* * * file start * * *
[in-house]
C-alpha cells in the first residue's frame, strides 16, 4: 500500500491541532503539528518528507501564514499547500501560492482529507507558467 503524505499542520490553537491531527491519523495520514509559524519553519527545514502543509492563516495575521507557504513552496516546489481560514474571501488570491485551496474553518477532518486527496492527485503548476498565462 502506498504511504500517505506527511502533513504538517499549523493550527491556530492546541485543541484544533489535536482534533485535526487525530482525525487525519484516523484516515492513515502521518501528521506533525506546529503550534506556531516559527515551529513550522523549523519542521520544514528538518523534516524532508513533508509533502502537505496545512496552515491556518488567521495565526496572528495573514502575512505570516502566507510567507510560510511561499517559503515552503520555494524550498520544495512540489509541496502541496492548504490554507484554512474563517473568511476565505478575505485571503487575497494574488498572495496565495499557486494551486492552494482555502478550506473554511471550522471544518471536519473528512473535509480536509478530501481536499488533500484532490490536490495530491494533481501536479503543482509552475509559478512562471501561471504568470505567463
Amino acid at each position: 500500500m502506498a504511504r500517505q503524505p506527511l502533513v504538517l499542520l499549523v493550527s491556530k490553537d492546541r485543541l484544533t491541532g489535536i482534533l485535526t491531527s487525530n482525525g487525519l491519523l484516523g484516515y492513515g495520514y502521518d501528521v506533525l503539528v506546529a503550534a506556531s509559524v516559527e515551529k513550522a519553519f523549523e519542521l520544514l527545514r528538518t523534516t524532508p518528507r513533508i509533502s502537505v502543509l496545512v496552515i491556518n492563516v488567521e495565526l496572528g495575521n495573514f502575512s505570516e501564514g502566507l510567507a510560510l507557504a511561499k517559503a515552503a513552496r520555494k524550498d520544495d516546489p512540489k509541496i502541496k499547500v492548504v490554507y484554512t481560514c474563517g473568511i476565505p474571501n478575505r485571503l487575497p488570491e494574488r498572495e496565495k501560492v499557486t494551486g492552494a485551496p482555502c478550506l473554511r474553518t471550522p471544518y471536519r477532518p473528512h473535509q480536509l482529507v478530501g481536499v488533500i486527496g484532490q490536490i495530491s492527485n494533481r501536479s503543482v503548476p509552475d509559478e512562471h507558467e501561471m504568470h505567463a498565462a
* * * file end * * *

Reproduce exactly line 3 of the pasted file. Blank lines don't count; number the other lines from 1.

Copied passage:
Amino acid at each position: 500500500m502506498a504511504r500517505q503524505p506527511l502533513v504538517l499542520l499549523v493550527s491556530k490553537d492546541r485543541l484544533t491541532g489535536i482534533l485535526t491531527s487525530n482525525g487525519l491519523l484516523g484516515y492513515g495520514y502521518d501528521v506533525l503539528v506546529a503550534a506556531s509559524v516559527e515551529k513550522a519553519f523549523e519542521l520544514l527545514r528538518t523534516t524532508p518528507r513533508i509533502s502537505v502543509l496545512v496552515i491556518n492563516v488567521e495565526l496572528g495575521n495573514f502575512s505570516e501564514g502566507l510567507a510560510l507557504a511561499k517559503a515552503a513552496r520555494k524550498d520544495d516546489p512540489k509541496i502541496k499547500v492548504v490554507y484554512t481560514c474563517g473568511i476565505p474571501n478575505r485571503l487575497p488570491e494574488r498572495e496565495k501560492v499557486t494551486g492552494a485551496p482555502c478550506l473554511r474553518t471550522p471544518y471536519r477532518p473528512h473535509q480536509l482529507v478530501g481536499v488533500i486527496g484532490q490536490i495530491s492527485n494533481r501536479s503543482v503548476p509552475d509559478e512562471h507558467e501561471m504568470h505567463a498565462a